# Numbercrunch: A Mathematician's Toolkit for Making Sense of Your World

Popular science readers are used to hearing about the exotic and abstruse aspects of mathematics - shapes that exist in 196,000 dimensions, the hunt for far-flung prime numbers, or the strange equations that describe quantum theory. There's nothing wrong with any of that, but information theorist and mathematician Oliver Johnson is interested in using maths to understand things that are much closer to home. During the pandemic he has written regularly for numerous newspapers on the subject of using mathematical thinking to understand change in the world - from the exponential spread of viruses, to the rise of filter bubbles (and how to use information theory to escape from them); from changes in share price, to the way rumours spread. This is a book about how mathematicians think and look at the world; about maths as a practical toolkit, and about the relationship between mathematical models and life - and all without a single equation.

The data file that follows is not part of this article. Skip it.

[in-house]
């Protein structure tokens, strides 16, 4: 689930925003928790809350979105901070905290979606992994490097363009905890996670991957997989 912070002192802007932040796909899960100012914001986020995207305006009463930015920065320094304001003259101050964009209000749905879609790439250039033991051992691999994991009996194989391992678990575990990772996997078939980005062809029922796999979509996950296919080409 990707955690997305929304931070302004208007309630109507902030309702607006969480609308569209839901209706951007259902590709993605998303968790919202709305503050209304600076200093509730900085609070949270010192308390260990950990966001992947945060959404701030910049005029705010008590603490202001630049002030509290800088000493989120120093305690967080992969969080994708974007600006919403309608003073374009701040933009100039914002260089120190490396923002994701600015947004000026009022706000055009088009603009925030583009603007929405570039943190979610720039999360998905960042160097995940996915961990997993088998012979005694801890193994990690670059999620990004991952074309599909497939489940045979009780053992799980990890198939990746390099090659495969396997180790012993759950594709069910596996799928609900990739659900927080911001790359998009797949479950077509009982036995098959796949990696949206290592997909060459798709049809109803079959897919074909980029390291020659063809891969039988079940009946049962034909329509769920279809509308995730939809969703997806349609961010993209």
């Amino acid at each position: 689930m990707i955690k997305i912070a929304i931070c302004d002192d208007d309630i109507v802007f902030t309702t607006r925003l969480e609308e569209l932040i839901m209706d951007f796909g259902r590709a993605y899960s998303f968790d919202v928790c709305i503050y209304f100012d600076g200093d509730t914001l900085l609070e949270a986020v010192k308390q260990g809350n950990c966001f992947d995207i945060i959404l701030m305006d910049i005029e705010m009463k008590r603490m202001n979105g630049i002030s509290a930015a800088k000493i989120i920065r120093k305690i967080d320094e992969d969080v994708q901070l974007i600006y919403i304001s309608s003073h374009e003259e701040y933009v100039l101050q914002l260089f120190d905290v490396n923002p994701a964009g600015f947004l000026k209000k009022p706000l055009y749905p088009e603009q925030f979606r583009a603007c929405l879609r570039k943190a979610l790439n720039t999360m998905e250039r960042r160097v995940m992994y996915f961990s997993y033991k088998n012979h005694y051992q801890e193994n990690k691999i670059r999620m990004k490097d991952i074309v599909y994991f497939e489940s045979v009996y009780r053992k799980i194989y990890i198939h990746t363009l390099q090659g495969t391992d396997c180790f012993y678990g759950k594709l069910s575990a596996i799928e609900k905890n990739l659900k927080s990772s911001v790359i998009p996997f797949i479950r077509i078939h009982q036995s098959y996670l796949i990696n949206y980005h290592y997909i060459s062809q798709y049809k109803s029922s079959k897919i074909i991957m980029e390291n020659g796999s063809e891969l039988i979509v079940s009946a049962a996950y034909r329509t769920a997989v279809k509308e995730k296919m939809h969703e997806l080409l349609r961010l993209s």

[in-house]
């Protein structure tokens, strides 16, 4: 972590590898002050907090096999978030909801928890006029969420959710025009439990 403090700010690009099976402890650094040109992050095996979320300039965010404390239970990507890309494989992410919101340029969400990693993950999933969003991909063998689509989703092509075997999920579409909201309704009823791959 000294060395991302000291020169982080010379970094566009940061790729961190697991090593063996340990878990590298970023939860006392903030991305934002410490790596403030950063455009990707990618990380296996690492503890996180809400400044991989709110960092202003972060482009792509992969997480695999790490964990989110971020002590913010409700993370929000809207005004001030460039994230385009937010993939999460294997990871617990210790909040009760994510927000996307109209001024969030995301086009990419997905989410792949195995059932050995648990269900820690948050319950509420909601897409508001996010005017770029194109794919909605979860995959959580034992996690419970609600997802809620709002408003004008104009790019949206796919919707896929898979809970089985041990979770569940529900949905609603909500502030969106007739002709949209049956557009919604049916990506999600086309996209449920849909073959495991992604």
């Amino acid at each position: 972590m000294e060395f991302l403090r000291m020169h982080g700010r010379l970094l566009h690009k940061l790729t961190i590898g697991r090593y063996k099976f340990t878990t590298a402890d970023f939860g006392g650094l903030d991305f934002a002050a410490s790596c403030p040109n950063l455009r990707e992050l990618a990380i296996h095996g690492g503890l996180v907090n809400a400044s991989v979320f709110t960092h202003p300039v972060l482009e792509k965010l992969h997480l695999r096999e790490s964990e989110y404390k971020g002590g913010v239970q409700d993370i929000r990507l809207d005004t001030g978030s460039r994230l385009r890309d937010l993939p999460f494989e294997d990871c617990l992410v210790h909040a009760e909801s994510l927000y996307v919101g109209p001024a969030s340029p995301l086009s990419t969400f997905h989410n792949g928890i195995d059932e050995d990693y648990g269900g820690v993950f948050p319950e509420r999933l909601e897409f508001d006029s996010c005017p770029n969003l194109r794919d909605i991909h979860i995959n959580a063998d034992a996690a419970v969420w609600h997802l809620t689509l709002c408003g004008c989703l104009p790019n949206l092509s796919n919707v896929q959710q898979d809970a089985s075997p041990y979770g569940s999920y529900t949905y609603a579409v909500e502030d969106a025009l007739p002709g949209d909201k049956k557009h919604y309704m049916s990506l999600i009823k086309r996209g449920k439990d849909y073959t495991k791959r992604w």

*How to Think like a Mathematician* is a wonderfully lucid and entertaining book, which will do for mathematics what Frank Wilczek's *Fundamentals *has done for the beautiful basics of physics.